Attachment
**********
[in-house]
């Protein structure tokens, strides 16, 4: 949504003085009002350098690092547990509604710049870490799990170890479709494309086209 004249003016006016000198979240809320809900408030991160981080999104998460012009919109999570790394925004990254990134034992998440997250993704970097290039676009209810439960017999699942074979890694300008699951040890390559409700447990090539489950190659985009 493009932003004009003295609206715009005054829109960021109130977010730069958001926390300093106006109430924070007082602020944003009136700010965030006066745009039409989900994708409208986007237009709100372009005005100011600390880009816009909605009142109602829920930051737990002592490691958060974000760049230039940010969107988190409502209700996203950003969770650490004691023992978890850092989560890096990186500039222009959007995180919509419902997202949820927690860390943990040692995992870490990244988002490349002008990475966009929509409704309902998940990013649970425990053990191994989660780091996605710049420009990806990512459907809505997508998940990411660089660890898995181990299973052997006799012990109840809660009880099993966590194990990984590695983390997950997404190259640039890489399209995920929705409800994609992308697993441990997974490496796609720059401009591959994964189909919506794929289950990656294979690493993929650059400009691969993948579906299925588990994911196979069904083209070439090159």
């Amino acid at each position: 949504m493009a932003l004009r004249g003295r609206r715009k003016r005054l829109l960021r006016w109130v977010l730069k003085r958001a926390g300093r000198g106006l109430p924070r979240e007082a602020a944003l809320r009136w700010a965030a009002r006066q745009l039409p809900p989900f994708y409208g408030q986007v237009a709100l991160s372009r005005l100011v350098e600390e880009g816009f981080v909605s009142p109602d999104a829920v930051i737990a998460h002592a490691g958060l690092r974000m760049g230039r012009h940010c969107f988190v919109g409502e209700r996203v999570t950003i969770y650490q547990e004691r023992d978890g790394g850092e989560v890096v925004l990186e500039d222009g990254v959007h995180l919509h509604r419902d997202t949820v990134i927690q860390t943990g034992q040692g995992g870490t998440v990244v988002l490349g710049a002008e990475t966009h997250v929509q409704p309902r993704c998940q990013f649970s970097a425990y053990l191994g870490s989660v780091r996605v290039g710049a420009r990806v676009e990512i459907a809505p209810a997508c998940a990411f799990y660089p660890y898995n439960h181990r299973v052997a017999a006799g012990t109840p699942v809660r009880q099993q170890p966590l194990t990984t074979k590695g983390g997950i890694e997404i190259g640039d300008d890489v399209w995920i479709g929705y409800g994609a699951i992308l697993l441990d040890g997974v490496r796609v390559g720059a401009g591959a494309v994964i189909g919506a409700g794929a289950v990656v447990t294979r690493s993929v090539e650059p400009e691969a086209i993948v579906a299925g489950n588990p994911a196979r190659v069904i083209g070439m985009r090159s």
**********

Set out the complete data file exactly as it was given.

[in-house]
């Protein structure tokens, strides 16, 4: 949504003085009002350098690092547990509604710049870490799990170890479709494309086209 004249003016006016000198979240809320809900408030991160981080999104998460012009919109999570790394925004990254990134034992998440997250993704970097290039676009209810439960017999699942074979890694300008699951040890390559409700447990090539489950190659985009 493009932003004009003295609206715009005054829109960021109130977010730069958001926390300093106006109430924070007082602020944003009136700010965030006066745009039409989900994708409208986007237009709100372009005005100011600390880009816009909605009142109602829920930051737990002592490691958060974000760049230039940010969107988190409502209700996203950003969770650490004691023992978890850092989560890096990186500039222009959007995180919509419902997202949820927690860390943990040692995992870490990244988002490349002008990475966009929509409704309902998940990013649970425990053990191994989660780091996605710049420009990806990512459907809505997508998940990411660089660890898995181990299973052997006799012990109840809660009880099993966590194990990984590695983390997950997404190259640039890489399209995920929705409800994609992308697993441990997974490496796609720059401009591959994964189909919506794929289950990656294979690493993929650059400009691969993948579906299925588990994911196979069904083209070439090159």
């Amino acid at each position: 949504m493009a932003l004009r004249g003295r609206r715009k003016r005054l829109l960021r006016w109130v977010l730069k003085r958001a926390g300093r000198g106006l109430p924070r979240e007082a602020a944003l809320r009136w700010a965030a009002r006066q745009l039409p809900p989900f994708y409208g408030q986007v237009a709100l991160s372009r005005l100011v350098e600390e880009g816009f981080v909605s009142p109602d999104a829920v930051i737990a998460h002592a490691g958060l690092r974000m760049g230039r012009h940010c969107f988190v919109g409502e209700r996203v999570t950003i969770y650490q547990e004691r023992d978890g790394g850092e989560v890096v925004l990186e500039d222009g990254v959007h995180l919509h509604r419902d997202t949820v990134i927690q860390t943990g034992q040692g995992g870490t998440v990244v988002l490349g710049a002008e990475t966009h997250v929509q409704p309902r993704c998940q990013f649970s970097a425990y053990l191994g870490s989660v780091r996605v290039g710049a420009r990806v676009e990512i459907a809505p209810a997508c998940a990411f799990y660089p660890y898995n439960h181990r299973v052997a017999a006799g012990t109840p699942v809660r009880q099993q170890p966590l194990t990984t074979k590695g983390g997950i890694e997404i190259g640039d300008d890489v399209w995920i479709g929705y409800g994609a699951i992308l697993l441990d040890g997974v490496r796609v390559g720059a401009g591959a494309v994964i189909g919506a409700g794929a289950v990656v447990t294979r690493s993929v090539e650059p400009e691969a086209i993948v579906a299925g489950n588990p994911a196979r190659v069904i083209g070439m985009r090159s």